Sean Meshorer is the author of The Bliss Experiment: 28 Days to Personal Transformation. Here, he explains the difference between being happy and being blissful, and offers an exercise to both instantly boost your bliss and use as a long-term coping strategy when conflicts arise:
Q: How is bliss different from happiness?
A: I wanted to stay away from the word happiness because I wanted to connote that the thing we need is different from the thing we’re looking for. We’re told that there are all kinds of pathways to happiness, and one of the things they all have in common is that they’re all external; it could be money to buy goods or experiences, it could be fame, power or beauty, or even a warm, loving relationship. The idea is that there’s something else, out there, that we need to be happy. Because of that, happiness itself will necessarily come and go. Maybe one night you’re out for dinner with friends and you’re happy, but what happens the next morning with the hangover?
Bliss is based on only our internal feelings and resources. The hallmark of bliss are feelings of inner peace, connectedness and deep joy. Any of us could be trapped in a black box prison cell, with no loving relationships, no money, no things, no lovely experiences, and we could still be blissful but we couldn’t be happy. Bliss has nothing to do with external circumstances.
Q: Tell me about how to foster bliss, and your 28-day experiment.
A: Tapping into this wellspring of bliss is not as hard as it seems, but it takes practice until it’s under your control and you can tap into it at will. It becomes something more and more under our conscious control. The steps to doing it are fairly simple:
1. We have to understand all of the ways we’re expending energy in the wrong direction, which is looking for bliss externally.
2. Once we’ve reset the deck and we’re ready to go deeper, we can start looking within ourselves. The first thing that confronts us is our own minds, which are so disturbed and filled with negative emotions. You have to learn how to control and harness our out of control minds, which have about 25,000 needlessly negative thoughts a day, including “I’m fat” or “I hate my boss.” It’s needless, and it’s not based in an objective truth. You have to clean it up and regain control.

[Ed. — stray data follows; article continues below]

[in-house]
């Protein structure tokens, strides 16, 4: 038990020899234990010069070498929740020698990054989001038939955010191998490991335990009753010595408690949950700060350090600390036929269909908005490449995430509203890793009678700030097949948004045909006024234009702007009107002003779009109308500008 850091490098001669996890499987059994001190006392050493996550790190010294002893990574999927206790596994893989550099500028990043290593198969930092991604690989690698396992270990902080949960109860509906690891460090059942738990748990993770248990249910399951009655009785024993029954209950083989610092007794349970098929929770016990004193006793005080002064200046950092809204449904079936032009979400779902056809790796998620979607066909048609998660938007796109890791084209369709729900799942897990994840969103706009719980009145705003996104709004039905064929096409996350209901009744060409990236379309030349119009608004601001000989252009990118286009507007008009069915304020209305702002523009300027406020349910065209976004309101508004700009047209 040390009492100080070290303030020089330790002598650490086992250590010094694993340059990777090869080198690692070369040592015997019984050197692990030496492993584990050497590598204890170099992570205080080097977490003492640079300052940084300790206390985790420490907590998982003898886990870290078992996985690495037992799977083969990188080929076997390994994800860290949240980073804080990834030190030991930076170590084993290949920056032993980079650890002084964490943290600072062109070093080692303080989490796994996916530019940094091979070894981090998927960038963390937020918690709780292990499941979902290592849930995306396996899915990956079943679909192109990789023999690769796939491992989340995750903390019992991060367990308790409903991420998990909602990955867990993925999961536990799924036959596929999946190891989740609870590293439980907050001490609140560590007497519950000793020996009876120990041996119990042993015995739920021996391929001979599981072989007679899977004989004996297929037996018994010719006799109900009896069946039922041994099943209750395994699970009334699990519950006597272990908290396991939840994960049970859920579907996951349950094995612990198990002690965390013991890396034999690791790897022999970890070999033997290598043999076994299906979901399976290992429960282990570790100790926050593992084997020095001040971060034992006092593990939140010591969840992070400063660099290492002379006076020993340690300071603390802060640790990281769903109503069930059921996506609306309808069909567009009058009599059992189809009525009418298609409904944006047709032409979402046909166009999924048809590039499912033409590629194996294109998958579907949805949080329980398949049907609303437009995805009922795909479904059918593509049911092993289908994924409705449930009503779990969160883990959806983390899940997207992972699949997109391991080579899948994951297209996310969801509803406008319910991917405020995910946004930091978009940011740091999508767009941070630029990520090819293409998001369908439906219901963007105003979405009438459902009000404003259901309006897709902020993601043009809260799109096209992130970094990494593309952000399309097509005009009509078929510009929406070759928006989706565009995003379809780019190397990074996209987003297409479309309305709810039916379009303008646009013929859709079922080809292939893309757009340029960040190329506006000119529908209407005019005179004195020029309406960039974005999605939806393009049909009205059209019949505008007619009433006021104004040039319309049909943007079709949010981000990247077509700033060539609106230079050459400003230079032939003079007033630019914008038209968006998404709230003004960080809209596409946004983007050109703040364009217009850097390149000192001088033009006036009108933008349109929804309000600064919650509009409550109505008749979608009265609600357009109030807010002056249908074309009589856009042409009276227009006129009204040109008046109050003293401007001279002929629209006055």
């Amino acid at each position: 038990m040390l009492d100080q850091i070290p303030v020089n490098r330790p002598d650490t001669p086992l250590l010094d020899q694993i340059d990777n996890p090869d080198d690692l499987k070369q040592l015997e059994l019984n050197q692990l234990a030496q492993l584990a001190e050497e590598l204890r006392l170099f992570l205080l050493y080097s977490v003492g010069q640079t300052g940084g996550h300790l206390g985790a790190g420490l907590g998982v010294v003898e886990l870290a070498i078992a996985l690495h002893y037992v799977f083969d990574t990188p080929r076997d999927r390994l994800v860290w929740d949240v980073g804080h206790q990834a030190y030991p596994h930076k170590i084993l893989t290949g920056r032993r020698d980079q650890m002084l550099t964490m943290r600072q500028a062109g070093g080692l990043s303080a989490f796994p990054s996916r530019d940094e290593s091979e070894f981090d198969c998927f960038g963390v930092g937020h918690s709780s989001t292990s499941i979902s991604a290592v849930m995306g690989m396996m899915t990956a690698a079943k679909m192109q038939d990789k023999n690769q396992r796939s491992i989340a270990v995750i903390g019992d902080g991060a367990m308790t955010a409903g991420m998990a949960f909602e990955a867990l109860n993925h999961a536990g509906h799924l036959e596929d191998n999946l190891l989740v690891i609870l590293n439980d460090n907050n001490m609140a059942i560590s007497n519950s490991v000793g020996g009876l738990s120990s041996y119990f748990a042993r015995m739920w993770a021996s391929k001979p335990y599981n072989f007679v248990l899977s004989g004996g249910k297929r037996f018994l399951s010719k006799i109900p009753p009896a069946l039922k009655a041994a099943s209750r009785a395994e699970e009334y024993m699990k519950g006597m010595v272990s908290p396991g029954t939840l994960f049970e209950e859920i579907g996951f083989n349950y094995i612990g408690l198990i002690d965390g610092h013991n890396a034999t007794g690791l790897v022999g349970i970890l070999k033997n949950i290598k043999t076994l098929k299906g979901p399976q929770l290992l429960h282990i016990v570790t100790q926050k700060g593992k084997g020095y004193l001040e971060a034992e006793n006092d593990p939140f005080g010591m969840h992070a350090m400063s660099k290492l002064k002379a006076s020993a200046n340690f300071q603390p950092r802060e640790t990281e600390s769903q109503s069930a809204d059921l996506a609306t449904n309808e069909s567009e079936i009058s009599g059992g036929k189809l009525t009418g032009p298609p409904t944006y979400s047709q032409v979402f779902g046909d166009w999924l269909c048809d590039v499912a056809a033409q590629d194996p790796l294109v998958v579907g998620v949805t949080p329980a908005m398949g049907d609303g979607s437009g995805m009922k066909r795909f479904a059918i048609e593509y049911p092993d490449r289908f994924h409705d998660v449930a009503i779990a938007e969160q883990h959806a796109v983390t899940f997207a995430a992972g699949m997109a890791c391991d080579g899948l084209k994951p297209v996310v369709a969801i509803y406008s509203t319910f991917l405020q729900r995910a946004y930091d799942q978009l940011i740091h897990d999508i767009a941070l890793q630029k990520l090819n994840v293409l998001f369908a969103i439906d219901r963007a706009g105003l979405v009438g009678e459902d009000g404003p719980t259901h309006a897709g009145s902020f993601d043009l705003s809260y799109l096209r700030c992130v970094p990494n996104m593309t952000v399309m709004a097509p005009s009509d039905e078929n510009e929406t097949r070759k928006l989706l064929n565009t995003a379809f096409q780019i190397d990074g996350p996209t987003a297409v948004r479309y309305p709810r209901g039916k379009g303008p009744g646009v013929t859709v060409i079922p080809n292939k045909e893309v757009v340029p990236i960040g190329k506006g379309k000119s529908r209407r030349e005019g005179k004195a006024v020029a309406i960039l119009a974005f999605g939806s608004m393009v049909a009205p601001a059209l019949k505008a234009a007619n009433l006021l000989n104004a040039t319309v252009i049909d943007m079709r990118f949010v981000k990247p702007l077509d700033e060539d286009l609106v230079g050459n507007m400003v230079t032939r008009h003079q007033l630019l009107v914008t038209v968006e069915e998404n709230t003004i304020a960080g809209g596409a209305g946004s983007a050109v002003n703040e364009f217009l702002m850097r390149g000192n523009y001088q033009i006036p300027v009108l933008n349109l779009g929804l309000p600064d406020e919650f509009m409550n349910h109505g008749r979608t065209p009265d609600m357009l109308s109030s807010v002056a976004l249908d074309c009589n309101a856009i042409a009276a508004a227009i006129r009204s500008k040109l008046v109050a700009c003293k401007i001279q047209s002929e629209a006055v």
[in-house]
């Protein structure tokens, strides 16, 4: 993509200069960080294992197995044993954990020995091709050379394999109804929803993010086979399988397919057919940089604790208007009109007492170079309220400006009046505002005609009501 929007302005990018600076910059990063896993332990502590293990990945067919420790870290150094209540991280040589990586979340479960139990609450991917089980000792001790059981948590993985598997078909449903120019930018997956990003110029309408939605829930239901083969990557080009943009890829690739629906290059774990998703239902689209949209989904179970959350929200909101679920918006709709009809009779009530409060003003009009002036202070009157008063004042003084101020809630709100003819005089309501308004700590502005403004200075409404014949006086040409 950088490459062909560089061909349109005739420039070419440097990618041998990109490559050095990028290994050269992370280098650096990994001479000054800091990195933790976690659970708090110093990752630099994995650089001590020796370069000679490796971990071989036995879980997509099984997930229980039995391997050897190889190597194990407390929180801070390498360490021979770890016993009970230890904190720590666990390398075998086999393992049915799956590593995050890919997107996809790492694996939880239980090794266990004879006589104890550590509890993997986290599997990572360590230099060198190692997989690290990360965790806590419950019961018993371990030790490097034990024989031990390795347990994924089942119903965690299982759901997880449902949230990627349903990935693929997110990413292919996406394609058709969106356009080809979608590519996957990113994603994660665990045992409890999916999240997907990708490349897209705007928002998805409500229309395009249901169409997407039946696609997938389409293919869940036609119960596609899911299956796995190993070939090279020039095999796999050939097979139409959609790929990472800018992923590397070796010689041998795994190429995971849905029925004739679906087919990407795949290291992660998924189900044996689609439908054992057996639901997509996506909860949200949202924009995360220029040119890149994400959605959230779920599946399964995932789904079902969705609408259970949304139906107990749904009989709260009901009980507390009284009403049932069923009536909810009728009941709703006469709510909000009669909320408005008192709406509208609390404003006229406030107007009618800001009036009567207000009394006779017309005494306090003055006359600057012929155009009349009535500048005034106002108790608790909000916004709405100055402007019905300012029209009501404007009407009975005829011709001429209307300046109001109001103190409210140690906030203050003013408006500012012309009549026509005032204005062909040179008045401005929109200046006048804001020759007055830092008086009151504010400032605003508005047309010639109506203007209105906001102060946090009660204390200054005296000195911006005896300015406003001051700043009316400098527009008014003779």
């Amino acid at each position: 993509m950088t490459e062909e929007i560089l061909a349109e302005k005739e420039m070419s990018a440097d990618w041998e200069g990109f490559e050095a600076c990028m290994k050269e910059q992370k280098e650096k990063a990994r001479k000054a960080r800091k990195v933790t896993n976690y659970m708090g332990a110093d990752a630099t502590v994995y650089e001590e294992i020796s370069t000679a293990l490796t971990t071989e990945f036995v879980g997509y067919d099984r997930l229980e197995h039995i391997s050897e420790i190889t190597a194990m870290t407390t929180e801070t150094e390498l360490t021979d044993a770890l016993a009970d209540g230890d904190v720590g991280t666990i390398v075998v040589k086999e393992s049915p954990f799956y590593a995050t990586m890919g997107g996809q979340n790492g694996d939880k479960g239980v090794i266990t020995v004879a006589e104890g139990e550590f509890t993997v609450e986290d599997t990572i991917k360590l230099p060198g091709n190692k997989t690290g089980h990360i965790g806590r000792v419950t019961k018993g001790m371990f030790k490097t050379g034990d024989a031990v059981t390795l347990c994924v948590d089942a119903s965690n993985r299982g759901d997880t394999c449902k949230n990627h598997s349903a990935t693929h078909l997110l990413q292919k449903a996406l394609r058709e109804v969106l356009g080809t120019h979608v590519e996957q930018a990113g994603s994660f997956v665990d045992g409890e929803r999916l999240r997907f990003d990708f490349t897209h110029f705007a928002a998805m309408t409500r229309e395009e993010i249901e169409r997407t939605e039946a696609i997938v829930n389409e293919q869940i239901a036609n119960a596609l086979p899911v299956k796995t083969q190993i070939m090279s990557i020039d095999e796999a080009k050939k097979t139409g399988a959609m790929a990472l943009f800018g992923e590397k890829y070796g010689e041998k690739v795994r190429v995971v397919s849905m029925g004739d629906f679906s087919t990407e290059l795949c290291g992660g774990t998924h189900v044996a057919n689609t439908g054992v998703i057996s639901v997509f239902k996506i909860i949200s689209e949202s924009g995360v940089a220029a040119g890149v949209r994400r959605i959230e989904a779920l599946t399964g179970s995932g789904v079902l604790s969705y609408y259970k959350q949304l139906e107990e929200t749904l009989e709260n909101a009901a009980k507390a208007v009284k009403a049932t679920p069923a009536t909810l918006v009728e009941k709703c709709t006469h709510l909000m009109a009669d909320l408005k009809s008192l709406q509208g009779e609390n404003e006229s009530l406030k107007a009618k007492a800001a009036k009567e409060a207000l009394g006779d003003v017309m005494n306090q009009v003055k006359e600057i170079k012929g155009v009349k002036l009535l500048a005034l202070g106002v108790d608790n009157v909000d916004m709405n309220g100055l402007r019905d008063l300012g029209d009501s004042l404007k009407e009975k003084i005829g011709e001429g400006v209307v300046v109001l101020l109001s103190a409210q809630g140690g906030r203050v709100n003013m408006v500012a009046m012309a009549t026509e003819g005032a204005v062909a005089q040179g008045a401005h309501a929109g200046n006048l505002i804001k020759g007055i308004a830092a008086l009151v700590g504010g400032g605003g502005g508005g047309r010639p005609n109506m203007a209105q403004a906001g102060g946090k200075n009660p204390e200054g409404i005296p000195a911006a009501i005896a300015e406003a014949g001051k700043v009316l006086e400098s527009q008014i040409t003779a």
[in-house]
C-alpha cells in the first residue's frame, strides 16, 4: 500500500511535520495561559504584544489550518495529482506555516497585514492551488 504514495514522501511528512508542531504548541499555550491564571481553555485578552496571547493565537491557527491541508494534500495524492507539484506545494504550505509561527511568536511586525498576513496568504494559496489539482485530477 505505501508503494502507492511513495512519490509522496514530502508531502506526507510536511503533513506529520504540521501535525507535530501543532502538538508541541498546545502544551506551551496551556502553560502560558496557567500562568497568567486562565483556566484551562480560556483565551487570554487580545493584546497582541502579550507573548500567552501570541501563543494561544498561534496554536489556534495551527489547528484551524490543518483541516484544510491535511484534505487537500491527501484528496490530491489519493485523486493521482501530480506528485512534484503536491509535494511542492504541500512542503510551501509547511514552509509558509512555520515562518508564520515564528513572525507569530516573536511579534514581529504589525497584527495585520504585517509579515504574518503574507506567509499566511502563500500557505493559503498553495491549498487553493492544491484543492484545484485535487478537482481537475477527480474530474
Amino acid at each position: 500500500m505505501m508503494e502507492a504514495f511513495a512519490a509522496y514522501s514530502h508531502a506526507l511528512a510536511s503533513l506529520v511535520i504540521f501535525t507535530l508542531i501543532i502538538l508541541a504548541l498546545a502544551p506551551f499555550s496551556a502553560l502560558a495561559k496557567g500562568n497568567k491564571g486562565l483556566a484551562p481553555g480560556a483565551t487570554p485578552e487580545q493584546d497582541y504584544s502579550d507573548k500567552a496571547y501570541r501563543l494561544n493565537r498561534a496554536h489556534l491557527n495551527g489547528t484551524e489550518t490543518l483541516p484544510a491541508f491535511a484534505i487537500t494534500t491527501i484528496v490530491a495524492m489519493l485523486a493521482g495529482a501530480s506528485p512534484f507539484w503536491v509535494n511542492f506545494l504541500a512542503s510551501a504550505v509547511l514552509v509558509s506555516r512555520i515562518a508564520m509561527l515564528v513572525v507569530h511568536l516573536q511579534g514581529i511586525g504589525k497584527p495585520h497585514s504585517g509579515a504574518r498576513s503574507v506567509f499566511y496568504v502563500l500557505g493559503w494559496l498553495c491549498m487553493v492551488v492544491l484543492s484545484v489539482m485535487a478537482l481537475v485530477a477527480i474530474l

3. After we’ve learned to dispute these negative thoughts, we learn how to practice gratitude. Maybe one car cut you off, but why do you focus on that instead of all of the cars that didn’t? We dwell on the one percent of things that go wrong, but we have to learn how to focus on the 99 percent of things that go well.
4. Next, we learn how to quiet our minds and penetrate to the deepest level of our own self or being; that’s the level where bliss is dwelling. The feeling is different for everyone. One woman experienced it as “the veil of creation lifted,” and she felt a connection with everything around her, along with lightness and joy, contentedness, unconditional love and inner peace.
Q: Can you give me an example of the exercises you use?
A: The easiest, fastest exercise in the whole book, and that you can do in a cubicle and get really fast results from, is to take two minutes and write down everything that happened either today or in the last 24 hours for which you’re grateful. It can be very simple, like a cup of good coffee or a nice hot shower, or it can be a bigger thing like your partner telling you he or she loves you. Spend some time to recognize that things that you might be taking for granted. In just doing this for a couple of minutes, it will immediately boost your mood.
And there’s one last step or twist to this exercise: Once you feel like you understand what gratitude is and how to conjure it up at a moment’s notice, you can draw on that mental list while in the middle of a conflict, whether it pertains to your job or your relationship. What happens is that a) the person picks up on the underlying sense of good will and starts to respond differently, and b) it keeps you from escalating things and creates an atmosphere where things can be resolved more easily. If you’re fighting with your partner and you can draw on a list of reasons that you love her and why you married him or her, it will make you a lot more generous, which can also help to resolve conflict.
Q: What are the first steps someone needs to take to becoming more blissful?
A: You have to continually remind yourself that true, authentic bliss is always internal and never external. Regardless of what is happening in your life – divorce, troubles at work, etc – you have the ability to be blissful. If you can figure that out, it will become your touchstone and it will reorient you in times of difficulty.
What are you grateful for?